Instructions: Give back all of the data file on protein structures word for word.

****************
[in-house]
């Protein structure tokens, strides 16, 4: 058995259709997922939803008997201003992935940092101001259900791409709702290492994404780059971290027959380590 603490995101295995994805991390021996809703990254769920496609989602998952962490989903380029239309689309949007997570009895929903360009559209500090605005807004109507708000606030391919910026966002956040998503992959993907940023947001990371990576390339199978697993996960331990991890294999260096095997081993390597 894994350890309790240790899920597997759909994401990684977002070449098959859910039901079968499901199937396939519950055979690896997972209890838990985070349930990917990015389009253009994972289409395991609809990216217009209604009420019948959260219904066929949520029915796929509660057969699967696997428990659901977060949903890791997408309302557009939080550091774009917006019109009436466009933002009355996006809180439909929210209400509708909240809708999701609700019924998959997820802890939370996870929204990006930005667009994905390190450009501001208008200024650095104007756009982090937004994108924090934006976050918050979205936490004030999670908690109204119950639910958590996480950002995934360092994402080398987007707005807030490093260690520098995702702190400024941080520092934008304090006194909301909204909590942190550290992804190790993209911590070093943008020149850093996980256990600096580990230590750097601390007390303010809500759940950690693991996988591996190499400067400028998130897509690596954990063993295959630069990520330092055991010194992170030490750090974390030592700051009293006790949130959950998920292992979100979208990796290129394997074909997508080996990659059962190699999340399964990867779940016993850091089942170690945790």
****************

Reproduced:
[in-house]
């Protein structure tokens, strides 16, 4: 058995259709997922939803008997201003992935940092101001259900791409709702290492994404780059971290027959380590 603490995101295995994805991390021996809703990254769920496609989602998952962490989903380029239309689309949007997570009895929903360009559209500090605005807004109507708000606030391919910026966002956040998503992959993907940023947001990371990576390339199978697993996960331990991890294999260096095997081993390597 894994350890309790240790899920597997759909994401990684977002070449098959859910039901079968499901199937396939519950055979690896997972209890838990985070349930990917990015389009253009994972289409395991609809990216217009209604009420019948959260219904066929949520029915796929509660057969699967696997428990659901977060949903890791997408309302557009939080550091774009917006019109009436466009933002009355996006809180439909929210209400509708909240809708999701609700019924998959997820802890939370996870929204990006930005667009994905390190450009501001208008200024650095104007756009982090937004994108924090934006976050918050979205936490004030999670908690109204119950639910958590996480950002995934360092994402080398987007707005807030490093260690520098995702702190400024941080520092934008304090006194909301909204909590942190550290992804190790993209911590070093943008020149850093996980256990600096580990230590750097601390007390303010809500759940950690693991996988591996190499400067400028998130897509690596954990063993295959630069990520330092055991010194992170030490750090974390030592700051009293006790949130959950998920292992979100979208990796290129394997074909997508080996990659059962190699999340399964990867779940016993850091089942170690945790």